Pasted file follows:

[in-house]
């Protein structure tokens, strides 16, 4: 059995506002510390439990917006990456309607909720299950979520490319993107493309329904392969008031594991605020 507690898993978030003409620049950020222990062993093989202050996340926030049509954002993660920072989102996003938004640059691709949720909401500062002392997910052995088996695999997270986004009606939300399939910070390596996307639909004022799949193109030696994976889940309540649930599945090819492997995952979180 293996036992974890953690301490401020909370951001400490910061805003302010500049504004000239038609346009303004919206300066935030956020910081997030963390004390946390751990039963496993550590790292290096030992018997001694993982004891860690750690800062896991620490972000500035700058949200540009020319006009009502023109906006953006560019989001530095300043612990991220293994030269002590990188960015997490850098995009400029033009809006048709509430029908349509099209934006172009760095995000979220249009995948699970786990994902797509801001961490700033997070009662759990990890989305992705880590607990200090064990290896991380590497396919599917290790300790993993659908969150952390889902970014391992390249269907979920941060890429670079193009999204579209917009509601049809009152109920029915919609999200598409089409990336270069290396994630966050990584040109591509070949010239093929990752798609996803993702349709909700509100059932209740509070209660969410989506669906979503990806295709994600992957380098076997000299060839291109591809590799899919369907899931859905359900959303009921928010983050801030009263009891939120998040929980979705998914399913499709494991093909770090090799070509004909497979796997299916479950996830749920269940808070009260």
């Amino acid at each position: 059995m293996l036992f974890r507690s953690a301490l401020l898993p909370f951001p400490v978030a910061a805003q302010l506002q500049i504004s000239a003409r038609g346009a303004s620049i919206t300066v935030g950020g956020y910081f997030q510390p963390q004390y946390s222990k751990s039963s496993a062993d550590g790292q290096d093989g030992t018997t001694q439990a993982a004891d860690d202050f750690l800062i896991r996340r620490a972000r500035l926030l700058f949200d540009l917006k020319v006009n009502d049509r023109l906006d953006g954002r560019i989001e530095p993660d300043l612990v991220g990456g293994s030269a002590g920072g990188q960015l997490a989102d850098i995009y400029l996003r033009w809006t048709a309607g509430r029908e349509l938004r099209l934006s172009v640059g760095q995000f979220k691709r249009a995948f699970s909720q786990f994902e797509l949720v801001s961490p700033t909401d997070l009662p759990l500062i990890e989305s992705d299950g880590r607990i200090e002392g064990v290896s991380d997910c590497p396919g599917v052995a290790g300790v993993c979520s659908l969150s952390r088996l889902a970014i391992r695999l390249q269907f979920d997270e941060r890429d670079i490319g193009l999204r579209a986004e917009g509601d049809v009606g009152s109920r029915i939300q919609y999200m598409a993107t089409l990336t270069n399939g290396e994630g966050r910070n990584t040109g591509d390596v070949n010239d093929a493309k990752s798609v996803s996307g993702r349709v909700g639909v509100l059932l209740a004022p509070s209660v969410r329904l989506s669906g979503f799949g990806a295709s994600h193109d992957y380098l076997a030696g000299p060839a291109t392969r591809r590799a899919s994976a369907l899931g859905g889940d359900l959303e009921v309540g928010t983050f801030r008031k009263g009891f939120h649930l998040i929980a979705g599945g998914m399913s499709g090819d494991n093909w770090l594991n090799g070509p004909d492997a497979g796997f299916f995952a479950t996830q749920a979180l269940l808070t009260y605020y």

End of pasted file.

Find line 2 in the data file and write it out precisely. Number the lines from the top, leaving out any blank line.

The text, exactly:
């Protein structure tokens, strides 16, 4: 059995506002510390439990917006990456309607909720299950979520490319993107493309329904392969008031594991605020 507690898993978030003409620049950020222990062993093989202050996340926030049509954002993660920072989102996003938004640059691709949720909401500062002392997910052995088996695999997270986004009606939300399939910070390596996307639909004022799949193109030696994976889940309540649930599945090819492997995952979180 293996036992974890953690301490401020909370951001400490910061805003302010500049504004000239038609346009303004919206300066935030956020910081997030963390004390946390751990039963496993550590790292290096030992018997001694993982004891860690750690800062896991620490972000500035700058949200540009020319006009009502023109906006953006560019989001530095300043612990991220293994030269002590990188960015997490850098995009400029033009809006048709509430029908349509099209934006172009760095995000979220249009995948699970786990994902797509801001961490700033997070009662759990990890989305992705880590607990200090064990290896991380590497396919599917290790300790993993659908969150952390889902970014391992390249269907979920941060890429670079193009999204579209917009509601049809009152109920029915919609999200598409089409990336270069290396994630966050990584040109591509070949010239093929990752798609996803993702349709909700509100059932209740509070209660969410989506669906979503990806295709994600992957380098076997000299060839291109591809590799899919369907899931859905359900959303009921928010983050801030009263009891939120998040929980979705998914399913499709494991093909770090090799070509004909497979796997299916479950996830749920269940808070009260």